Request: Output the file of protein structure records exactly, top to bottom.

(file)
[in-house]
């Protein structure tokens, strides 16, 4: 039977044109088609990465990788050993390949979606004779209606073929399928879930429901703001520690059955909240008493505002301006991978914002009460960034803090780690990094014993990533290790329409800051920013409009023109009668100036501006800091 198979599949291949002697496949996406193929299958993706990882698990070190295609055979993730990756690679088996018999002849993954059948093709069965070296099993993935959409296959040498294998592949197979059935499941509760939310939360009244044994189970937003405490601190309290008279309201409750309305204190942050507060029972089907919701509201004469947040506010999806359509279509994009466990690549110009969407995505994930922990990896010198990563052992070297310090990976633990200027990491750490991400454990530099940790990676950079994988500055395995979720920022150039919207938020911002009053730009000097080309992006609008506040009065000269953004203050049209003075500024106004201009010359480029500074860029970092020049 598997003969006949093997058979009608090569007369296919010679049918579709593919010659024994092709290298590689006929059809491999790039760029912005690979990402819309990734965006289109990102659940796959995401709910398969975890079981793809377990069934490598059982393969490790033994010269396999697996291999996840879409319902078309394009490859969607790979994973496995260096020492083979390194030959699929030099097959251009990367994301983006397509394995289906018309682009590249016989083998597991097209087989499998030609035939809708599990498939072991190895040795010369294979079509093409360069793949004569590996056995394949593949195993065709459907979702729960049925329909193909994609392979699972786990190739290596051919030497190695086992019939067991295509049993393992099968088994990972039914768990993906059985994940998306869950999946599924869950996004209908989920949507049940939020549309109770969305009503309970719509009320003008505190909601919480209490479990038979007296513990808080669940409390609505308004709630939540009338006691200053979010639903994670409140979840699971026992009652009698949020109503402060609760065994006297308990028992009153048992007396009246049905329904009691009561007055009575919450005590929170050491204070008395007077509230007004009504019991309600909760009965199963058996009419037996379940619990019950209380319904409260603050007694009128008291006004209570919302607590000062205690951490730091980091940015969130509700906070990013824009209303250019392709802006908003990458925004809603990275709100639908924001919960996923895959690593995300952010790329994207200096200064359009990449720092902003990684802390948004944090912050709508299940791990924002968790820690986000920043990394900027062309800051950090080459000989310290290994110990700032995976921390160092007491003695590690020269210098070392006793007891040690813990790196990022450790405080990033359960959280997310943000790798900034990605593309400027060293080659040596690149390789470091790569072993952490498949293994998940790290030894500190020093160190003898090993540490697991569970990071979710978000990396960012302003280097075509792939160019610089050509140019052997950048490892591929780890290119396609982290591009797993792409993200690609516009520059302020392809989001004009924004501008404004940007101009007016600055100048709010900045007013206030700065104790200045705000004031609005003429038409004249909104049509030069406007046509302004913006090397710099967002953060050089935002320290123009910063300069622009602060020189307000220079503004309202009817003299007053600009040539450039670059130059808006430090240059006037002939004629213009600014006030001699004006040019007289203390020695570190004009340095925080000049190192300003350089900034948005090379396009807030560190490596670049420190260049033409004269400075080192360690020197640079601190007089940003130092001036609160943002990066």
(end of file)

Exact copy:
[in-house]
């Protein structure tokens, strides 16, 4: 039977044109088609990465990788050993390949979606004779209606073929399928879930429901703001520690059955909240008493505002301006991978914002009460960034803090780690990094014993990533290790329409800051920013409009023109009668100036501006800091 198979599949291949002697496949996406193929299958993706990882698990070190295609055979993730990756690679088996018999002849993954059948093709069965070296099993993935959409296959040498294998592949197979059935499941509760939310939360009244044994189970937003405490601190309290008279309201409750309305204190942050507060029972089907919701509201004469947040506010999806359509279509994009466990690549110009969407995505994930922990990896010198990563052992070297310090990976633990200027990491750490991400454990530099940790990676950079994988500055395995979720920022150039919207938020911002009053730009000097080309992006609008506040009065000269953004203050049209003075500024106004201009010359480029500074860029970092020049 598997003969006949093997058979009608090569007369296919010679049918579709593919010659024994092709290298590689006929059809491999790039760029912005690979990402819309990734965006289109990102659940796959995401709910398969975890079981793809377990069934490598059982393969490790033994010269396999697996291999996840879409319902078309394009490859969607790979994973496995260096020492083979390194030959699929030099097959251009990367994301983006397509394995289906018309682009590249016989083998597991097209087989499998030609035939809708599990498939072991190895040795010369294979079509093409360069793949004569590996056995394949593949195993065709459907979702729960049925329909193909994609392979699972786990190739290596051919030497190695086992019939067991295509049993393992099968088994990972039914768990993906059985994940998306869950999946599924869950996004209908989920949507049940939020549309109770969305009503309970719509009320003008505190909601919480209490479990038979007296513990808080669940409390609505308004709630939540009338006691200053979010639903994670409140979840699971026992009652009698949020109503402060609760065994006297308990028992009153048992007396009246049905329904009691009561007055009575919450005590929170050491204070008395007077509230007004009504019991309600909760009965199963058996009419037996379940619990019950209380319904409260603050007694009128008291006004209570919302607590000062205690951490730091980091940015969130509700906070990013824009209303250019392709802006908003990458925004809603990275709100639908924001919960996923895959690593995300952010790329994207200096200064359009990449720092902003990684802390948004944090912050709508299940791990924002968790820690986000920043990394900027062309800051950090080459000989310290290994110990700032995976921390160092007491003695590690020269210098070392006793007891040690813990790196990022450790405080990033359960959280997310943000790798900034990605593309400027060293080659040596690149390789470091790569072993952490498949293994998940790290030894500190020093160190003898090993540490697991569970990071979710978000990396960012302003280097075509792939160019610089050509140019052997950048490892591929780890290119396609982290591009797993792409993200690609516009520059302020392809989001004009924004501008404004940007101009007016600055100048709010900045007013206030700065104790200045705000004031609005003429038409004249909104049509030069406007046509302004913006090397710099967002953060050089935002320290123009910063300069622009602060020189307000220079503004309202009817003299007053600009040539450039670059130059808006430090240059006037002939004629213009600014006030001699004006040019007289203390020695570190004009340095925080000049190192300003350089900034948005090379396009807030560190490596670049420190260049033409004269400075080192360690020197640079601190007089940003130092001036609160943002990066």